Connect with us

Hi, what are you looking for?

CleanTechnica

Clean Power

MIT Clean Energy Prize for University Students: $200,000

Don’t think you can rise up to the X PRIZE ultracapacitor challenge? Maybe you should go for MIT’s Clean Energy Prize instead.  The competition, which is intended for university students, will award $200,000 to “jumpstart a business venture on an emerging clean energy innovation with significant market potential.”

Smaller cash prizes will also be awarded for innovations in biomass, renewable energy sources, energy efficiency, clean hydrocarbons and transportation.

Updates on the progress of this year’s teams will be available in the MIT Clean Energy Prize newsletter and on the competition website. Act quickly if you want to get involved— the deadline for submission is February 26.

Photo Credit: NREL

 

Advertisement
 
Appreciate CleanTechnica’s originality? Consider becoming a CleanTechnica Member, Supporter, Technician, or Ambassador — or a patron on Patreon.
 
Have a tip for CleanTechnica, want to advertise, or want to suggest a guest for our CleanTech Talk podcast? Contact us here.

Written By

was formerly the editor of CleanTechnica and is a senior editor at Co.Exist. She has contributed to SF Weekly, Popular Science, Inhabitat, Greenbiz, NBC Bay Area, GOOD Magazine, and more. A graduate of Vassar College, she has previously worked in publishing, organic farming, documentary film, and newspaper journalism. Her interests include permaculture, hiking, skiing, music, relocalization, and cob (the building material). She currently resides in San Francisco, CA.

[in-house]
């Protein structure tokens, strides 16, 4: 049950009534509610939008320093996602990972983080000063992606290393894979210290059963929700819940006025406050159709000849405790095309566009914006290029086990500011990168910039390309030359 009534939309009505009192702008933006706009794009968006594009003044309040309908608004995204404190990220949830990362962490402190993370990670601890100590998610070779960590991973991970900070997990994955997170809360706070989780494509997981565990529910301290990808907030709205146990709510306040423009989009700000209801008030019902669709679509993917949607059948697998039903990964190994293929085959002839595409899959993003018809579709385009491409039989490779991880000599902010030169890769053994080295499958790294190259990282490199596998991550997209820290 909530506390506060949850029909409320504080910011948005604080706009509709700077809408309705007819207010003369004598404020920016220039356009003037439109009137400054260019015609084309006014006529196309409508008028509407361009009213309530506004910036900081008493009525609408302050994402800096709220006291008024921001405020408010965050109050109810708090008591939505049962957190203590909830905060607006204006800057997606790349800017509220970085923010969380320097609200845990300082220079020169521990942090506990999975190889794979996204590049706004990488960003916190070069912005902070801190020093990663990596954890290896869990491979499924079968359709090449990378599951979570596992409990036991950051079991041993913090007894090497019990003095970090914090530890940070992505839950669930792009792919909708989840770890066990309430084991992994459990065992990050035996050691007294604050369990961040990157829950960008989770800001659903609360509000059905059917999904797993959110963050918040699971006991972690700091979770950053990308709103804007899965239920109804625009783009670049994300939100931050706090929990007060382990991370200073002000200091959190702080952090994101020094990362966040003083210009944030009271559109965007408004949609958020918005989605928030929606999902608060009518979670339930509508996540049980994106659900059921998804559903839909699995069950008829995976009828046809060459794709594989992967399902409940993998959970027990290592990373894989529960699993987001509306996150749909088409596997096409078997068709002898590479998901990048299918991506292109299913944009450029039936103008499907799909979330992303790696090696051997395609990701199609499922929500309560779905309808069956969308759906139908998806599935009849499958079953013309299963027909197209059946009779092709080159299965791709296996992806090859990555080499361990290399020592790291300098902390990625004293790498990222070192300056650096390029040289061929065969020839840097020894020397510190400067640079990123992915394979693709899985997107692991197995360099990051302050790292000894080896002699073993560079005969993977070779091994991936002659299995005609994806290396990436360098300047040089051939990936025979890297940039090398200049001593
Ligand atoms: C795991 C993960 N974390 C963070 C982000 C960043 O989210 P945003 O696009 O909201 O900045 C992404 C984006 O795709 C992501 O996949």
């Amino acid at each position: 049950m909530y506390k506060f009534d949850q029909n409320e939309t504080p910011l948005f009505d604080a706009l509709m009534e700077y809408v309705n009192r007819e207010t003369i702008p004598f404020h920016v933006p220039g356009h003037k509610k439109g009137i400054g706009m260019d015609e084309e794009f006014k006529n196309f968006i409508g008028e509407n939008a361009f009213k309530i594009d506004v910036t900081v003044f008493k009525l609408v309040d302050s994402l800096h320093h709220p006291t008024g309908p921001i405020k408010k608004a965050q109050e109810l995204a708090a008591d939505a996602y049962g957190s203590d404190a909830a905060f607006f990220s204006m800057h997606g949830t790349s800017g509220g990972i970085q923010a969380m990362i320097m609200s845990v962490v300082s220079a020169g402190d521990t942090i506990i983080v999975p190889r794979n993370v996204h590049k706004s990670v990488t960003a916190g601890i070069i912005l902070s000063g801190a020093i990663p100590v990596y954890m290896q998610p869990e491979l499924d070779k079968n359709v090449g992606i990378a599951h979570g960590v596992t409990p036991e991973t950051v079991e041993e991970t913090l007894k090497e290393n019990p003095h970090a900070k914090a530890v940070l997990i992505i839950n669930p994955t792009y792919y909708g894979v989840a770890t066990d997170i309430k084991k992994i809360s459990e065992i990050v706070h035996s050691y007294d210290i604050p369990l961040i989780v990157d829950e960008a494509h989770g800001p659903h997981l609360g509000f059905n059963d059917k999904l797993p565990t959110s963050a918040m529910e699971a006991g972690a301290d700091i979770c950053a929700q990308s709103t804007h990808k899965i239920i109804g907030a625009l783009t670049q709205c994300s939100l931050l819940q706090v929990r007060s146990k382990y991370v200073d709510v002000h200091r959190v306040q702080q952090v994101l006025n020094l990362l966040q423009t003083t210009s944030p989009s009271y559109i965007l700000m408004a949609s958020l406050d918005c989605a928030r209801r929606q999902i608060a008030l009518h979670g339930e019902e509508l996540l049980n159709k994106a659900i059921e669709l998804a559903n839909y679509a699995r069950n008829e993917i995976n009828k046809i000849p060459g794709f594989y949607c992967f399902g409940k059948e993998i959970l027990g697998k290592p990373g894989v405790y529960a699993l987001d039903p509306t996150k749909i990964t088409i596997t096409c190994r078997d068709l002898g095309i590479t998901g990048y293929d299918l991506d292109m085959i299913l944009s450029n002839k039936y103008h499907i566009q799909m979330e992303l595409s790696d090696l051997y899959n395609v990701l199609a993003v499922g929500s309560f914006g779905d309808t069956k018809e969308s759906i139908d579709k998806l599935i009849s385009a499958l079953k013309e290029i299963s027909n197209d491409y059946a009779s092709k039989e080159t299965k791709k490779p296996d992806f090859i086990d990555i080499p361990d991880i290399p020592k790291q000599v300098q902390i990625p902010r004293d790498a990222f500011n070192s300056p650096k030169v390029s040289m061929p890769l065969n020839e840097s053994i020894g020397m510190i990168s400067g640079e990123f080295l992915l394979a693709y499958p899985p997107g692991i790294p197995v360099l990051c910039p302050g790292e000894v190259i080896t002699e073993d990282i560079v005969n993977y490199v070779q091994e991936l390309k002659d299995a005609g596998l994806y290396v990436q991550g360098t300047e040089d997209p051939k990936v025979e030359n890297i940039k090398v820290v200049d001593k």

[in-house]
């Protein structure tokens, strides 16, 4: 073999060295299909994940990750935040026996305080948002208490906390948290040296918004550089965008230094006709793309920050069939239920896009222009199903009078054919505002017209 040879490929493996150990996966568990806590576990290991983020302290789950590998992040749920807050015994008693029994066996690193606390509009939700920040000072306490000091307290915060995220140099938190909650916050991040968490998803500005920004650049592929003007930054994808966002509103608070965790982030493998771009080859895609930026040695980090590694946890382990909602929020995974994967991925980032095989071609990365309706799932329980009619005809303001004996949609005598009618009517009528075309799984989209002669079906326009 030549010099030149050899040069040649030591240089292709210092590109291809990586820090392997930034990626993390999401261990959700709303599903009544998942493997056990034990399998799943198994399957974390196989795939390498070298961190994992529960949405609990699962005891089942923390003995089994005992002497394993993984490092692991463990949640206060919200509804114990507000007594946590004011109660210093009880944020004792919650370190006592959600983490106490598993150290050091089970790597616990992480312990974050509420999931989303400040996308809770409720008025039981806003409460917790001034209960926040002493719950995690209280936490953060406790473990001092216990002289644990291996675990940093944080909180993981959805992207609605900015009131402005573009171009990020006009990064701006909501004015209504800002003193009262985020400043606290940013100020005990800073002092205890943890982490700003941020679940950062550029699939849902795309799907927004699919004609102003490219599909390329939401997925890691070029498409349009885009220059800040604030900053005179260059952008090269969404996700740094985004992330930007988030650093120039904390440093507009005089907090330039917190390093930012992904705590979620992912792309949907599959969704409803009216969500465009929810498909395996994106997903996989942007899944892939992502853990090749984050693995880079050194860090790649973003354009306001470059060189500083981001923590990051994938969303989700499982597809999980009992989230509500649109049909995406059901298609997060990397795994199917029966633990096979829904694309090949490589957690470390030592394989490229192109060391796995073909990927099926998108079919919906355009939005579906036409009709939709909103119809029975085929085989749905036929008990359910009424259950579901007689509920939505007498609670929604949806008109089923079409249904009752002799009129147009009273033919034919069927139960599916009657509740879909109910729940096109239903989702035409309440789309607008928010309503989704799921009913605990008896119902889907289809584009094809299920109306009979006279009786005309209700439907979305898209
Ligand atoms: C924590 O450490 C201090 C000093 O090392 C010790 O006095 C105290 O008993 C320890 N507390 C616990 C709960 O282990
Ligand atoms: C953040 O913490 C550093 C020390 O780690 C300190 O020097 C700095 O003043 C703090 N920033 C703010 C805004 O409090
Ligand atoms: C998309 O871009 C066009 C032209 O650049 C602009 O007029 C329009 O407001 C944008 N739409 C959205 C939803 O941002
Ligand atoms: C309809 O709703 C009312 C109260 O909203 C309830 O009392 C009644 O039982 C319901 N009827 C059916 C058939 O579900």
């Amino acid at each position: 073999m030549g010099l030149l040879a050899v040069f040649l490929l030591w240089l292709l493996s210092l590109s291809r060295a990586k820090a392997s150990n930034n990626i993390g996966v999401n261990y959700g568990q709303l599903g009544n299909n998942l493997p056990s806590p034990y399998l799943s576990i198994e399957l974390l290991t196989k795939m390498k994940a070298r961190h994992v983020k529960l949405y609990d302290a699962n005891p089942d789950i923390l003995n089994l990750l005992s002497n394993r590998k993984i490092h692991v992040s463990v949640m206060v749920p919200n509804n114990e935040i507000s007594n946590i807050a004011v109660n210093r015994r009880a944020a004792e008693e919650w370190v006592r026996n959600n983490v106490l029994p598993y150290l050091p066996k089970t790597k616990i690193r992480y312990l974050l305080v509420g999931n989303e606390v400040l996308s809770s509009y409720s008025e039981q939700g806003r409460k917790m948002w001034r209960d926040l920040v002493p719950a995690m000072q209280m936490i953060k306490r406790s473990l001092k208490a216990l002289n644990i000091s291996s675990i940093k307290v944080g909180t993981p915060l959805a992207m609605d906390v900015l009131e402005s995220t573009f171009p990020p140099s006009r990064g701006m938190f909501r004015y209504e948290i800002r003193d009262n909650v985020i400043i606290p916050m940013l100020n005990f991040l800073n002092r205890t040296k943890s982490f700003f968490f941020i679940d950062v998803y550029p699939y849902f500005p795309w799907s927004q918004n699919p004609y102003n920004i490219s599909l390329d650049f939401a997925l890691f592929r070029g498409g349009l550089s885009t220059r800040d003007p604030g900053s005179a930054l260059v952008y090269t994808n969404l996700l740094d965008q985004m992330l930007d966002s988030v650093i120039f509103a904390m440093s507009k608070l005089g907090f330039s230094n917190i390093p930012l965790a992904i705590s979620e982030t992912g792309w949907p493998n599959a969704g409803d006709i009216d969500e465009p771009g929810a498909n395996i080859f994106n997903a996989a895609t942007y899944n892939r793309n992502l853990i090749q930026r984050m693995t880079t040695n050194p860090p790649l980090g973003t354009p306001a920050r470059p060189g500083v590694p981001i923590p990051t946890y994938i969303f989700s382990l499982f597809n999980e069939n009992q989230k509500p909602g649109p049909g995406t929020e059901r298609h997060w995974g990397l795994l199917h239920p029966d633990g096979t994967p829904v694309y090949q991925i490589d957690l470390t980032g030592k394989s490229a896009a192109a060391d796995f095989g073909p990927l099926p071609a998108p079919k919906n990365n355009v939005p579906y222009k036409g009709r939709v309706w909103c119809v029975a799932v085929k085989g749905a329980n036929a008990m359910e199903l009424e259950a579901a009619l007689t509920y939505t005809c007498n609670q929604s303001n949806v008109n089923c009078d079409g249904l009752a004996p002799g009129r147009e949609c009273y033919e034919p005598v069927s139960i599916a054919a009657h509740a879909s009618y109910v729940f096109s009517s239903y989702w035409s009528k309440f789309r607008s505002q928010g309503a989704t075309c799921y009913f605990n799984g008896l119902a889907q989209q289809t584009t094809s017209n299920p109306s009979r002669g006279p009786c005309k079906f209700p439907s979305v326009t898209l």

Comments

You May Also Like

Batteries

We all know — or think we know — that a solid-state battery is better than a battery with a liquid or semi-liquid electrolytes. A...

Research

Scientists at MIT have created 2-dimensional polymers that are a light as plastic but stronger than steel.

Fossil Fuels

With special treatment, minerals called zeolites — commonly found in cat litter — can efficiently remove the greenhouse gas from the air, researchers report....

Climate Change

The 3D maps may help researchers track and predict the ocean’s response to climate change. By Jennifer Chu | MIT News Office Life is teeming nearly...

Copyright © 2021 CleanTechnica. The content produced by this site is for entertainment purposes only. Opinions and comments published on this site may not be sanctioned by and do not necessarily represent the views of CleanTechnica, its owners, sponsors, affiliates, or subsidiaries.